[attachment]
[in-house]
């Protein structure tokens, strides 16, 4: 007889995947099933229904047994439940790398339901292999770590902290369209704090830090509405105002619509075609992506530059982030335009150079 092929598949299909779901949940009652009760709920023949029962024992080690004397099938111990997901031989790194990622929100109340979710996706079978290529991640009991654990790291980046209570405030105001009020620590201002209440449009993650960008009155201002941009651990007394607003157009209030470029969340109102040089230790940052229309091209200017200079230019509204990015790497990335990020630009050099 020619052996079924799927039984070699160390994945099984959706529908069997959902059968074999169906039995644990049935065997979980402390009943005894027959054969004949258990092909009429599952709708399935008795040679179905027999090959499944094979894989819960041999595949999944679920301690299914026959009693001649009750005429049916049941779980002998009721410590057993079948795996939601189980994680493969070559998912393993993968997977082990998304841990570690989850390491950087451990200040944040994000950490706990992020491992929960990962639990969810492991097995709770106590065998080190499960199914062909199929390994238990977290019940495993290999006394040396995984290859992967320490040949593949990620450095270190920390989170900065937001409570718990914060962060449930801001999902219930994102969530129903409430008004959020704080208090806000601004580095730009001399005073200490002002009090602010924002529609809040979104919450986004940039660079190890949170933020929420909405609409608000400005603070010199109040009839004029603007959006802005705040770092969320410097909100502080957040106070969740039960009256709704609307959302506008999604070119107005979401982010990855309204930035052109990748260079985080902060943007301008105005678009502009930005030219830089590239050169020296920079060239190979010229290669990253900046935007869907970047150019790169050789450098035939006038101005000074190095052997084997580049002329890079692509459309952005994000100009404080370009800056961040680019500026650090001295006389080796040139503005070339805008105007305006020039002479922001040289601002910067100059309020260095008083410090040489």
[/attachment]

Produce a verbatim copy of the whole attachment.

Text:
[in-house]
């Protein structure tokens, strides 16, 4: 007889995947099933229904047994439940790398339901292999770590902290369209704090830090509405105002619509075609992506530059982030335009150079 092929598949299909779901949940009652009760709920023949029962024992080690004397099938111990997901031989790194990622929100109340979710996706079978290529991640009991654990790291980046209570405030105001009020620590201002209440449009993650960008009155201002941009651990007394607003157009209030470029969340109102040089230790940052229309091209200017200079230019509204990015790497990335990020630009050099 020619052996079924799927039984070699160390994945099984959706529908069997959902059968074999169906039995644990049935065997979980402390009943005894027959054969004949258990092909009429599952709708399935008795040679179905027999090959499944094979894989819960041999595949999944679920301690299914026959009693001649009750005429049916049941779980002998009721410590057993079948795996939601189980994680493969070559998912393993993968997977082990998304841990570690989850390491950087451990200040944040994000950490706990992020491992929960990962639990969810492991097995709770106590065998080190499960199914062909199929390994238990977290019940495993290999006394040396995984290859992967320490040949593949990620450095270190920390989170900065937001409570718990914060962060449930801001999902219930994102969530129903409430008004959020704080208090806000601004580095730009001399005073200490002002009090602010924002529609809040979104919450986004940039660079190890949170933020929420909405609409608000400005603070010199109040009839004029603007959006802005705040770092969320410097909100502080957040106070969740039960009256709704609307959302506008999604070119107005979401982010990855309204930035052109990748260079985080902060943007301008105005678009502009930005030219830089590239050169020296920079060239190979010229290669990253900046935007869907970047150019790169050789450098035939006038101005000074190095052997084997580049002329890079692509459309952005994000100009404080370009800056961040680019500026650090001295006389080796040139503005070339805008105007305006020039002479922001040289601002910067100059309020260095008083410090040489």